Tuesday, June 2, 2009

Movie Review: Drag Me to Hell

Drag Me to Hell *** ½
Directed by:
Sam Raimi.
Written By: Sam Raimi & Ivan Raimi.
Starring: Alison Lohman (Christine Brown), Justin Long (Clay Dalton), Lorna Raver (Mrs. Ganush), Dileep Rao (Rham Jas), David Paymer (Mr. Jacks), Adriana Barraza (Shaun San Dena), Chelcie Ross (Leonard Dalton), Reggie Lee (Stu Rubin), Molly Cheek (Trudy Dalton), Bojana Novakovic (Ilenka Ganush), Kevin Foster (Milos).

Drag Me to Hell is just about a perfect example of its genre. True, it doesn’t really do anything new with the genre, but what it does it does to perfection. Each scene in the movie gradually mounts the tension until by the end we are putty in the movies hands. Director Sam Raimi succeeds in what Alfred Hitchcock loved to do – play the audience like a piano.

Christine Brown (Alison Lohman) seems to have a good life. She has a sweet boyfriend, Clay (Justin Long) who she loves, and her career as a loan officer at a bank is going well. It has come down between her and one other employee for a promotion to assistant manager at the bank. The bank manager (David Paymer) only has one concern about Christine – will she be able to make the tough decisions, or is she too much of a softie.

Determined to prove her manager wrong, when the elderly Mrs. Ganush (Lorna Raver) shows up at the bank begging for yet another extension on her mortgage, Christine tells her no. Even when Mrs. Ganush gets down on her hands and knees and begs, Christine does not relent. The bank stands to make a substantial profit by repossessing the house, and her manager is proud of her. Christine will soon regret her decision.

That night as she heads to her car in an underground parking lot, Mrs. Ganush is waiting for her. What follows is the first of a number of pitch perfect horror scenes, as the two women scratch and claw at each other. Mrs. Ganush then takes a button from Christine’s coat and breathes on it before giving it back to her. Soon, she tells Christine, it will be her that comes begging to Mrs. Ganush.

Over the next three days, Christine starts hearing voices and seeing strange things. A medium that she goes to explains what it happening – she has been cursed and at the end of the three days the powerful demon Lama will come and drag her soul to hell. Christine tries desperately to stop this from happening.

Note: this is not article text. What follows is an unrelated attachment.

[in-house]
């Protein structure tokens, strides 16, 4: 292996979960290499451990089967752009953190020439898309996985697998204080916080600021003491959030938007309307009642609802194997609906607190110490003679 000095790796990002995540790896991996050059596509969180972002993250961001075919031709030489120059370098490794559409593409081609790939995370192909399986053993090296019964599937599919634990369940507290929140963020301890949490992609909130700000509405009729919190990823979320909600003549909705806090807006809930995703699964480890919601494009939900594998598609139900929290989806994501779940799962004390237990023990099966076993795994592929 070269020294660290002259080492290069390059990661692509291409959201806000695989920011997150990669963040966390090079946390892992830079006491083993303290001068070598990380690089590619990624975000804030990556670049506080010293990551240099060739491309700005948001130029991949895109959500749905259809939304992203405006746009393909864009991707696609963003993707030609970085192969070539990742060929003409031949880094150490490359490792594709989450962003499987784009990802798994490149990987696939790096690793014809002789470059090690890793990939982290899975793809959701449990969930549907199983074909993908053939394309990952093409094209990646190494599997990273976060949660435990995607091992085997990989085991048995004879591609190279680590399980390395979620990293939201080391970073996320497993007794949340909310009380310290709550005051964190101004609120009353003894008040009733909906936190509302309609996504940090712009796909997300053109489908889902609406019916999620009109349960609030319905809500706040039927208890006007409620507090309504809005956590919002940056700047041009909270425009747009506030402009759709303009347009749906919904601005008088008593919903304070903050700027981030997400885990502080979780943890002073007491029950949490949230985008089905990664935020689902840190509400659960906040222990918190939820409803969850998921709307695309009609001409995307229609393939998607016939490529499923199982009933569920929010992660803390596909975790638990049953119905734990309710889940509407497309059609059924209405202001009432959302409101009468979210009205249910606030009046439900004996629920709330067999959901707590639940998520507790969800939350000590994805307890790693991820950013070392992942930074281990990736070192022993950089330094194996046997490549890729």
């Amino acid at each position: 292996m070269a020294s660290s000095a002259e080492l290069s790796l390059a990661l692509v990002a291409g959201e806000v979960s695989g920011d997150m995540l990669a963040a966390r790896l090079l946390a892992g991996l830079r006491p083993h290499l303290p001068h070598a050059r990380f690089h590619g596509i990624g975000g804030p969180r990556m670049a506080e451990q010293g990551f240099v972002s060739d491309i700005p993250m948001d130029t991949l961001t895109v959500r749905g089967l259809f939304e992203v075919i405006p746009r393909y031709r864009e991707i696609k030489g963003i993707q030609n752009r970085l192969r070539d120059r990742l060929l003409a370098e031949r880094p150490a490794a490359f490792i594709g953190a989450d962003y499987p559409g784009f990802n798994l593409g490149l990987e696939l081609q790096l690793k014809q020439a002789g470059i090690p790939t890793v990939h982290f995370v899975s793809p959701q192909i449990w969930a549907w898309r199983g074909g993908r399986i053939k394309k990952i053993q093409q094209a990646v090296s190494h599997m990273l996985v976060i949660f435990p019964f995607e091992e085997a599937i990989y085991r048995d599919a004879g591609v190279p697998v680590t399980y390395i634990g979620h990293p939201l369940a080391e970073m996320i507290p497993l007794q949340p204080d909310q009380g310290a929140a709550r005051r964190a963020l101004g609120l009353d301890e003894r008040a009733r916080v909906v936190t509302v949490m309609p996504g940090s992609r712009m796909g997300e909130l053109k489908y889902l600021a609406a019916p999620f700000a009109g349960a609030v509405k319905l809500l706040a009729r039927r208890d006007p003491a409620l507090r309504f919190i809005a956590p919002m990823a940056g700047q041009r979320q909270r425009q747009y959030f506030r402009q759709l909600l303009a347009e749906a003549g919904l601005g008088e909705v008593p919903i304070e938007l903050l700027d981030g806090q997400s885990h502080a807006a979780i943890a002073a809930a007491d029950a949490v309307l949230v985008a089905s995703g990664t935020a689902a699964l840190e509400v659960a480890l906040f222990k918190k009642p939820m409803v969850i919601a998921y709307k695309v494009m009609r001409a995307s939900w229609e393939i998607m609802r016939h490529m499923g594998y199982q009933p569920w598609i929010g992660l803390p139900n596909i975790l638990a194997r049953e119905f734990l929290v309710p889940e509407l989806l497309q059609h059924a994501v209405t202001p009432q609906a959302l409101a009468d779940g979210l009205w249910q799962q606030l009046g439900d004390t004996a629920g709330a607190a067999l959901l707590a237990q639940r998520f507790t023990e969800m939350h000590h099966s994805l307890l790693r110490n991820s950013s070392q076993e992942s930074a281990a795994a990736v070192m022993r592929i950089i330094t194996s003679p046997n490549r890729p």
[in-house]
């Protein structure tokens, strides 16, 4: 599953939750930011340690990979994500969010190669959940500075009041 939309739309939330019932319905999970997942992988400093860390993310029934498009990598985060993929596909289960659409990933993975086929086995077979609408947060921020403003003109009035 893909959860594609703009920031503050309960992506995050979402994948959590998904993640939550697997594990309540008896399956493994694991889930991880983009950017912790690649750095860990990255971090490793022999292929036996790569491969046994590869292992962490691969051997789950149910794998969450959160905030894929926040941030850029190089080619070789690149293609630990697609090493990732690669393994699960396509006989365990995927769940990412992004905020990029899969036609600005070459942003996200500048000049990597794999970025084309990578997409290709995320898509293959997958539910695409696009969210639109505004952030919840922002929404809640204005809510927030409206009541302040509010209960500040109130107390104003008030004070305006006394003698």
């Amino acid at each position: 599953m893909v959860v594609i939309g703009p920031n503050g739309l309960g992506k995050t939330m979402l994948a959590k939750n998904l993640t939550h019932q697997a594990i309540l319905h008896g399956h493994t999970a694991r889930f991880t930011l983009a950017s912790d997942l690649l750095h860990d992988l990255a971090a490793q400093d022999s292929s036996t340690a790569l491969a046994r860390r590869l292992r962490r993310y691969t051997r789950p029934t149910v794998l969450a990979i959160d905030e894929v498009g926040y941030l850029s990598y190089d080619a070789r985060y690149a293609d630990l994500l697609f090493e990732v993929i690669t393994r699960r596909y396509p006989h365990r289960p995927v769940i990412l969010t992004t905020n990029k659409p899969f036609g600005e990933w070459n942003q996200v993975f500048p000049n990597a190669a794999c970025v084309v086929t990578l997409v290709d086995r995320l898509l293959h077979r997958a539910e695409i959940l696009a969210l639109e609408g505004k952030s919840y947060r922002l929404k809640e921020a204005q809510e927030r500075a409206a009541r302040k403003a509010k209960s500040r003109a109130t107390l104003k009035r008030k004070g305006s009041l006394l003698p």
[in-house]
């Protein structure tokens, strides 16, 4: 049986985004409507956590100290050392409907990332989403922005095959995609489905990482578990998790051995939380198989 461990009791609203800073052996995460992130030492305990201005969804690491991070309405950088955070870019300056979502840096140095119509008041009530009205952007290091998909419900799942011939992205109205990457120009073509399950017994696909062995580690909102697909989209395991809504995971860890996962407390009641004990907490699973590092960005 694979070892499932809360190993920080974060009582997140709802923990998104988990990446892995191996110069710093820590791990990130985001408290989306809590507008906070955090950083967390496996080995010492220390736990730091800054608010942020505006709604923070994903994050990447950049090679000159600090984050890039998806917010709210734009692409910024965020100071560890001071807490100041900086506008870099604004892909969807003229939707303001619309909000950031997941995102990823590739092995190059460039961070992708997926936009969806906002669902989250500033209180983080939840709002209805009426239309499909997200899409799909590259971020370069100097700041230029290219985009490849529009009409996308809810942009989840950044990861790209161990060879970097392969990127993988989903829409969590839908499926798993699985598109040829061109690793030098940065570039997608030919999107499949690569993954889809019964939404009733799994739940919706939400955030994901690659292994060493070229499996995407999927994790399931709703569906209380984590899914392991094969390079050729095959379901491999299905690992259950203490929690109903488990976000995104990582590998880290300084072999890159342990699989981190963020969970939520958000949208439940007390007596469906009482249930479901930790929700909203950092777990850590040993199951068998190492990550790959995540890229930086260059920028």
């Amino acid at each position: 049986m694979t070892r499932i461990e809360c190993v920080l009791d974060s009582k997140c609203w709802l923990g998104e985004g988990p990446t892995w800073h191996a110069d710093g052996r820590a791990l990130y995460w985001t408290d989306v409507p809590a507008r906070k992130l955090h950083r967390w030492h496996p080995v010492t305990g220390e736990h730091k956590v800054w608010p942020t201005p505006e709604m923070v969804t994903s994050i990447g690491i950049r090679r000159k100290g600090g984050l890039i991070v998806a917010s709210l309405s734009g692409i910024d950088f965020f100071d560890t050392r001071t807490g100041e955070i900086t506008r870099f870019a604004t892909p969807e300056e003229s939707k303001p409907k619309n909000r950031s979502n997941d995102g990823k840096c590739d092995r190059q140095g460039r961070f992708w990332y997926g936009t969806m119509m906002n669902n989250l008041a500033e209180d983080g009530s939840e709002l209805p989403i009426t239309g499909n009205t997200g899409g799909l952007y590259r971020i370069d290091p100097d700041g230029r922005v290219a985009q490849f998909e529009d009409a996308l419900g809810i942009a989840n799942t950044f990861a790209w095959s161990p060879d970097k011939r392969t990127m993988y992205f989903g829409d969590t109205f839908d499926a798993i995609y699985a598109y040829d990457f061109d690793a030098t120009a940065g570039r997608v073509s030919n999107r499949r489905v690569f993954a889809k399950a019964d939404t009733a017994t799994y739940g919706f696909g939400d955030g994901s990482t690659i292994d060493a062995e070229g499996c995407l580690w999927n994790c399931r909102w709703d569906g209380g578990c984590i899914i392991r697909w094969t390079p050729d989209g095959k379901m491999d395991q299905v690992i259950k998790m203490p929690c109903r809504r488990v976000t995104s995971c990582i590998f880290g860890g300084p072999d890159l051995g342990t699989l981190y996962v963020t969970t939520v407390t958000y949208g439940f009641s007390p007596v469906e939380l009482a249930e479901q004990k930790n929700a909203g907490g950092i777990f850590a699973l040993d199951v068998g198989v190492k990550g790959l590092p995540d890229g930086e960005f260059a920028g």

Drag Me to Hell is a throwback to the horror movies of the 1960s, after the time period when they were not allowed to show too much blood, but before the slasher genre took over and replaced scares with gore. Not unlike Roman Polanski’s Repulsion or Rosemary’s Baby, the movie is about one woman’s struggle with her own sanity. Alison Lohman, who I have loved in past films like White Oleander, Matchstick Men and Where the Truth Lies, makes the perfect heroine for a movie like this. She is so sweet and innocent, with a wide open face and huge eyes that you are immediately taken in by her and root for her. No need for much set-up (also a Hitchcock trademark), just right into the action. The rest of the cast is effective in their roles, no one more so than Lorna Raver as the creepy, scary Mrs. Ganush, who at first disgusts us with her physical appearance, and then scares the crap out of us with her actions.

Drag Me to Hell is a movie that insists you get on its wavelength from the start, and if you give yourself over to it – like I did – what you will find is a great horror movie. If you fight it, or insist on logic, you probably won’t (this after all is a movie about a goat demon – realism really isn’t its concern). Director Raimi got his start with low budget horror movies, most notably the Evil Dead series, before becoming one of the biggest directors in the world when he made the Spider-Man trilogy – the first two of which were also excellent examples of their genre, the third one being a pile of crap. But Raimi has never really left his horror roots behind – remind the surgery sequence in Spider-Man 2 with Doc Ock – that is a perfect homage to the Warner Brothers horror films of the 1930s. Now for the first time in years, Raimi has returned to the horror genre, and made one of his very best films. Drag Me to Hell may not be high art but in the words of Pauline Kael – “Movies are so rarely great art, that if you cannot enjoy great trash there’s no point in going”. Drag Me to Hell is trash of the highest level.

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